Not-for-profit organizations (NPOs) that receive federal money in the form of loans or grants will probably need to update their written procurement policies to conform to the new federal requirements. Previously only applicable to state and local governments, NPOs that receive federal awards are now included in this requirement under the new Uniform Administrative Requirements, Cost Principles, and Audit Requirements for Federal Awards (aka Uniform Guidance).
Although the Uniform Guidance became effective several years ago, the procurement changes were so complex that those regulations were repeatedly deferred to allow more time for implementation. They finally became effective in calendar year 2018 (or for fiscal years beginning in 2018). This means that the time is now to review and update NPO procurement policies.
Organizations receiving federal money will need to follow the new procurement requirements even if the amount of federal dollars received is so low that they will not need to follow the Uniform Guidance audit requirements. Federal requirements even apply to loans and grants that are received from a pass-through entity, such as another NPO, a city or a county.
The procurement standards do not apply to procurements made in indirect cost areas — just to procurements for goods and services that are directly charged to a federal award.
Under the new procurement standards, all NPOs receiving federal awards must have a written procurement policy that outlines these five allowable methods of procurement.
- Micro-purchase method – for supplies or services costing less than $10,000, no competitive quotations need to be solicited. This threshold was raised from $3,500, much to the relief of NPOs like research universities and institutes. Certain NPOs may also request an approval process for micro-purchase thresholds higher than $10,000.
- Small purchase procedures – for items costing $10,000 or more but below the simplified acquisition threshold (currently raised to $250,000): price or rate quotations must be obtained from an adequate number of qualified sources. However each NPO can determine what is an “adequate” number and it could be any number greater than one. Also, the price quotations can be in writing, oral, or by finding a price list on a website or via an online search engine. Due to the threshold increase, more procurements will likely fall under the small procurement method rather than the more stringent competitive proposal method.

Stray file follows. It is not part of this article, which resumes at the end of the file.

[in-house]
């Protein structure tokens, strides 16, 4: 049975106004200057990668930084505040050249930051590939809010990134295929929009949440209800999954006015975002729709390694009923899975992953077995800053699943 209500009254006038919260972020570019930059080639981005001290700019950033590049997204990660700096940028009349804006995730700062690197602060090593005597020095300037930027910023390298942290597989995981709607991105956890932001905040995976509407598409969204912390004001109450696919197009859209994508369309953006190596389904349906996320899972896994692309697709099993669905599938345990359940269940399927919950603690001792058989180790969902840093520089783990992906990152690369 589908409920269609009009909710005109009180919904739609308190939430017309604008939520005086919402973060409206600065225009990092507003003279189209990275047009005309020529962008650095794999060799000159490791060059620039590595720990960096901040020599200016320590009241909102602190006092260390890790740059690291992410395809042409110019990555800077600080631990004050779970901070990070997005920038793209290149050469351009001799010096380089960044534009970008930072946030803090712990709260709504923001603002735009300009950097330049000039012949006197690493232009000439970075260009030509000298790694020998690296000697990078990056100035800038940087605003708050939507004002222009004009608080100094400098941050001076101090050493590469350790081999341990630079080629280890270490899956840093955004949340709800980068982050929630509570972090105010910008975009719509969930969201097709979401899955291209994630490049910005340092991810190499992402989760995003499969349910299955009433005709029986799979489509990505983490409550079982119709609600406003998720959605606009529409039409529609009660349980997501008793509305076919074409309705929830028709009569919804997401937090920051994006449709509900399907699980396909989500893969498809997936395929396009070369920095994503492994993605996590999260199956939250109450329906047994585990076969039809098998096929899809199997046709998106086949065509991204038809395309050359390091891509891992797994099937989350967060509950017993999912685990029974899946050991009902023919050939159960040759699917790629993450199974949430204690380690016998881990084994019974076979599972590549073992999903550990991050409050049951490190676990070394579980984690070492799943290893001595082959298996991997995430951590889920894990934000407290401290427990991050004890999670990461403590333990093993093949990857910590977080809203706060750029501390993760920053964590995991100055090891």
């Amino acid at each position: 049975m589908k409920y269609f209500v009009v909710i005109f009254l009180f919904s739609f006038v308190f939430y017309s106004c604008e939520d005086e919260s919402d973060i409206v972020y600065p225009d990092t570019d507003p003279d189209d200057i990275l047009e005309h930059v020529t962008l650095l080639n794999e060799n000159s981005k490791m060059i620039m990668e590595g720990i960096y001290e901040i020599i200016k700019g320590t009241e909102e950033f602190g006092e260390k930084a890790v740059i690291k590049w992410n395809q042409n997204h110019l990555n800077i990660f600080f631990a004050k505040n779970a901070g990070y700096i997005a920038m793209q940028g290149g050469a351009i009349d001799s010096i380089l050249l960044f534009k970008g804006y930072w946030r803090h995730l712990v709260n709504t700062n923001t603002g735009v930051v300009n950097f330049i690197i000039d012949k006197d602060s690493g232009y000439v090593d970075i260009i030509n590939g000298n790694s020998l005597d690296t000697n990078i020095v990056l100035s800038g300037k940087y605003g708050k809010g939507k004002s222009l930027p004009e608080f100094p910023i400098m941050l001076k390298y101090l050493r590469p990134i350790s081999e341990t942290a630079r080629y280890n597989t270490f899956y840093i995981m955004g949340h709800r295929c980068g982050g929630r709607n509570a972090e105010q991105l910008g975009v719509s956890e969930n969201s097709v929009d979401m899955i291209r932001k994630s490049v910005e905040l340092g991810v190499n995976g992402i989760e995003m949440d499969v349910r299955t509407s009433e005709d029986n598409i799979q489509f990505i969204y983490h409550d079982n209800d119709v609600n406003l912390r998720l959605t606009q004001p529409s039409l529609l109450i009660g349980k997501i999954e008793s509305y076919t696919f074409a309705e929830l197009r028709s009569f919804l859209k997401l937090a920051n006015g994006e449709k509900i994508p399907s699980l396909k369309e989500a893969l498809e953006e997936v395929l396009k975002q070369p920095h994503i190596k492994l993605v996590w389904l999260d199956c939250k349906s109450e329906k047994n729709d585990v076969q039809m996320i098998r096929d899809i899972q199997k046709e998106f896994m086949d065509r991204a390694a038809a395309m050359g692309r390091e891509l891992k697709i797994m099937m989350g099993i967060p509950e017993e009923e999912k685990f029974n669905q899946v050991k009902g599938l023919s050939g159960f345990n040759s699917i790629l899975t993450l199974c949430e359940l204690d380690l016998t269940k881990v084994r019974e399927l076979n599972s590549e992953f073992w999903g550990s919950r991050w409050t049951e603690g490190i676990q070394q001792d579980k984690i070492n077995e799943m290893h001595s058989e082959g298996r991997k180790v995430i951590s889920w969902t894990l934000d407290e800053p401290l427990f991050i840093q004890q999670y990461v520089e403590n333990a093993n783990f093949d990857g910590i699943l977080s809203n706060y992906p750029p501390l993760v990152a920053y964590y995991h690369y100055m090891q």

- Sealed bid method – for items over the $250,000 threshold, this is the preferred method for procuring construction services. Sealed bids are publicly solicited through formal advertising and a firm fixed-price contract (lump sum or unit price) is awarded to the responsible bidder whose conforming bid is the lowest price.
- Competitive proposal method – for items over the $250,000 threshold, this more complex method involves RFPs in which qualifications of the chosen vendor are more important than the pricing of services.
- Non-competitive proposal method – for sole-source contracts, which are only feasible in certain situations, such as when a unique type of service or product can only be provided by a specific vendor or in emergency situations.
Procurement policy updates gain importance prior to and during an NPO audit, because your audit team will request copies of the NPO’s written procurement policies to ensure that they conform to the Uniform Guidance.
To support compliance, the organization should also maintain records that detail the history of procurement and methods used, including:
• The rationale for the method of procurement,
• Selection of the contract type,
• Contractor selection or rejection, and
• Basis for the contract price.
Conflict of Interest Policy Updates
As long as you are updating your procurement policies, there is also new wording required for conflict of interest policies for both employees and the organization, and which apply to all purchases. This expansion of existing language requires NPOs to have strong policies preventing organizational conflicts of interest, which will be used to protect the integrity of procurements under federal awards and subawards.
Therefore, a non-federal entity must disclose in writing any potential conflict of interest to the federal awarding agency or pass-through entity in accordance with applicable federal awarding policy.
LvHJ’s advisory team for not-for-profits can review your current procurement policy and conflict of interest policy to advise on Uniform Guidance requirements. Prepare for your next audit by contacting us now for a consultation.